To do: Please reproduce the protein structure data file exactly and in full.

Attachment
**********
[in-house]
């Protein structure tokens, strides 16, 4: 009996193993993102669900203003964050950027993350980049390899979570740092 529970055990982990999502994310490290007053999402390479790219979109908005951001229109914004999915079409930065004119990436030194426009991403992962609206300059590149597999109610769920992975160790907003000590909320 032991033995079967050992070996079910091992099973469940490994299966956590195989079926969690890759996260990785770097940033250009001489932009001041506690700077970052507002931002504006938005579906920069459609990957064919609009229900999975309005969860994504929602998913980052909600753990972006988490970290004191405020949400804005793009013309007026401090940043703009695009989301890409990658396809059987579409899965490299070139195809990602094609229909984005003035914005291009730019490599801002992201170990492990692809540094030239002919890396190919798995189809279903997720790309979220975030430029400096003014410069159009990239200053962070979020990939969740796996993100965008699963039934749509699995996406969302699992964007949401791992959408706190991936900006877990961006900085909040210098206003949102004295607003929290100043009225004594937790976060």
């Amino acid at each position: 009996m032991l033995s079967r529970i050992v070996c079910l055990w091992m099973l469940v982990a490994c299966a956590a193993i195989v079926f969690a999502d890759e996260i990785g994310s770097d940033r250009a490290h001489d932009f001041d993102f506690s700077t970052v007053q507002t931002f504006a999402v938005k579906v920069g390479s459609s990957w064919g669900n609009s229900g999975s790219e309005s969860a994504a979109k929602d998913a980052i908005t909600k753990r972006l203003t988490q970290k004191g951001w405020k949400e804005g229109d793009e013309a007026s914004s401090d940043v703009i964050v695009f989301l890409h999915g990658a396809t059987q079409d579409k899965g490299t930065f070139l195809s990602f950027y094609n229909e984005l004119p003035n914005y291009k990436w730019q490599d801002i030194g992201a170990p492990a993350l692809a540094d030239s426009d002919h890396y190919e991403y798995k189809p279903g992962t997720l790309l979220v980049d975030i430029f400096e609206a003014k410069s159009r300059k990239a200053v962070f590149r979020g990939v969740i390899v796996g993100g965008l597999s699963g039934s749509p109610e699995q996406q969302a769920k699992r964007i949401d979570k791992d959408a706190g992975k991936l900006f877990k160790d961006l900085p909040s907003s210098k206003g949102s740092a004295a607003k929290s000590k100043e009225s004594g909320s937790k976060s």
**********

[in-house]
């Protein structure tokens, strides 16, 4: 009996193993993102669900203003964050950027993350980049390899979570740092 529970055990982990999502994310490290007053999402390479790219979109908005951001229109914004999915079409930065004119990436030194426009991403992962609206300059590149597999109610769920992975160790907003000590909320 032991033995079967050992070996079910091992099973469940490994299966956590195989079926969690890759996260990785770097940033250009001489932009001041506690700077970052507002931002504006938005579906920069459609990957064919609009229900999975309005969860994504929602998913980052909600753990972006988490970290004191405020949400804005793009013309007026401090940043703009695009989301890409990658396809059987579409899965490299070139195809990602094609229909984005003035914005291009730019490599801002992201170990492990692809540094030239002919890396190919798995189809279903997720790309979220975030430029400096003014410069159009990239200053962070979020990939969740796996993100965008699963039934749509699995996406969302699992964007949401791992959408706190991936900006877990961006900085909040210098206003949102004295607003929290100043009225004594937790976060």
């Amino acid at each position: 009996m032991l033995s079967r529970i050992v070996c079910l055990w091992m099973l469940v982990a490994c299966a956590a193993i195989v079926f969690a999502d890759e996260i990785g994310s770097d940033r250009a490290h001489d932009f001041d993102f506690s700077t970052v007053q507002t931002f504006a999402v938005k579906v920069g390479s459609s990957w064919g669900n609009s229900g999975s790219e309005s969860a994504a979109k929602d998913a980052i908005t909600k753990r972006l203003t988490q970290k004191g951001w405020k949400e804005g229109d793009e013309a007026s914004s401090d940043v703009i964050v695009f989301l890409h999915g990658a396809t059987q079409d579409k899965g490299t930065f070139l195809s990602f950027y094609n229909e984005l004119p003035n914005y291009k990436w730019q490599d801002i030194g992201a170990p492990a993350l692809a540094d030239s426009d002919h890396y190919e991403y798995k189809p279903g992962t997720l790309l979220v980049d975030i430029f400096e609206a003014k410069s159009r300059k990239a200053v962070f590149r979020g990939v969740i390899v796996g993100g965008l597999s699963g039934s749509p109610e699995q996406q969302a769920k699992r964007i949401d979570k791992d959408a706190g992975k991936l900006f877990k160790d961006l900085p909040s907003s210098k206003g949102s740092a004295a607003k929290s000590k100043e009225s004594g909320s937790k976060s």